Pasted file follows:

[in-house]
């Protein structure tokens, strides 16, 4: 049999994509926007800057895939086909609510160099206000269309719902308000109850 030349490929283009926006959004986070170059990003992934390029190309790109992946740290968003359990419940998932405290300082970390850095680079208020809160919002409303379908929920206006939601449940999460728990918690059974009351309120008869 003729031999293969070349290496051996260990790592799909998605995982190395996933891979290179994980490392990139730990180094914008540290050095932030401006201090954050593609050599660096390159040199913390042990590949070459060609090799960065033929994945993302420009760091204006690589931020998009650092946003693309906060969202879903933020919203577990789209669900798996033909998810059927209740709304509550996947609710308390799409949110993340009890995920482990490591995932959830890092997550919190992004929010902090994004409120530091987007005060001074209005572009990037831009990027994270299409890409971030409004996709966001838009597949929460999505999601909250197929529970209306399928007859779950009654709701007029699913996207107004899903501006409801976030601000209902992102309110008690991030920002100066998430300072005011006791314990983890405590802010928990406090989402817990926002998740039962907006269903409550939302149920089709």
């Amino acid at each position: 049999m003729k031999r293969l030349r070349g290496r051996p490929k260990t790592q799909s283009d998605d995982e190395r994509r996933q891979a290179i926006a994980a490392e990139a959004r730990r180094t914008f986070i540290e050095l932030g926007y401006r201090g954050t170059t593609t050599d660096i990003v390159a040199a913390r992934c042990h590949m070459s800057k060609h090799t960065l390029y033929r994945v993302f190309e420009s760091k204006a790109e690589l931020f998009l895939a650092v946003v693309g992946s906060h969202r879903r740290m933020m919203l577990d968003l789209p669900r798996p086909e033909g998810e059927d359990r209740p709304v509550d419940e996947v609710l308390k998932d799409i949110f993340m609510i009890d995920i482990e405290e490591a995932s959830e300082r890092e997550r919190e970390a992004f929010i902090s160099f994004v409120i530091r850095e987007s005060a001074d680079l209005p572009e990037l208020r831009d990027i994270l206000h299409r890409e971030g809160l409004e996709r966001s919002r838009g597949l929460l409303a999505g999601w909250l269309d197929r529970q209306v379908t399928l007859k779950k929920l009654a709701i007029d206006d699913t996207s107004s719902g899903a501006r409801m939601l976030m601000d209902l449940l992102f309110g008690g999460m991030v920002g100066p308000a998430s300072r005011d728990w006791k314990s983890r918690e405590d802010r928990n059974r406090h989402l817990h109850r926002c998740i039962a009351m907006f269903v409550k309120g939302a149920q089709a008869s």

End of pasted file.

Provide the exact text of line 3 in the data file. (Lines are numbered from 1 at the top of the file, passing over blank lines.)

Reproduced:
């Amino acid at each position: 049999m003729k031999r293969l030349r070349g290496r051996p490929k260990t790592q799909s283009d998605d995982e190395r994509r996933q891979a290179i926006a994980a490392e990139a959004r730990r180094t914008f986070i540290e050095l932030g926007y401006r201090g954050t170059t593609t050599d660096i990003v390159a040199a913390r992934c042990h590949m070459s800057k060609h090799t960065l390029y033929r994945v993302f190309e420009s760091k204006a790109e690589l931020f998009l895939a650092v946003v693309g992946s906060h969202r879903r740290m933020m919203l577990d968003l789209p669900r798996p086909e033909g998810e059927d359990r209740p709304v509550d419940e996947v609710l308390k998932d799409i949110f993340m609510i009890d995920i482990e405290e490591a995932s959830e300082r890092e997550r919190e970390a992004f929010i902090s160099f994004v409120i530091r850095e987007s005060a001074d680079l209005p572009e990037l208020r831009d990027i994270l206000h299409r890409e971030g809160l409004e996709r966001s919002r838009g597949l929460l409303a999505g999601w909250l269309d197929r529970q209306v379908t399928l007859k779950k929920l009654a709701i007029d206006d699913t996207s107004s719902g899903a501006r409801m939601l976030m601000d209902l449940l992102f309110g008690g999460m991030v920002g100066p308000a998430s300072r005011d728990w006791k314990s983890r918690e405590d802010r928990n059974r406090h989402l817990h109850r926002c998740i039962a009351m907006f269903v409550k309120g939302a149920q089709a008869s």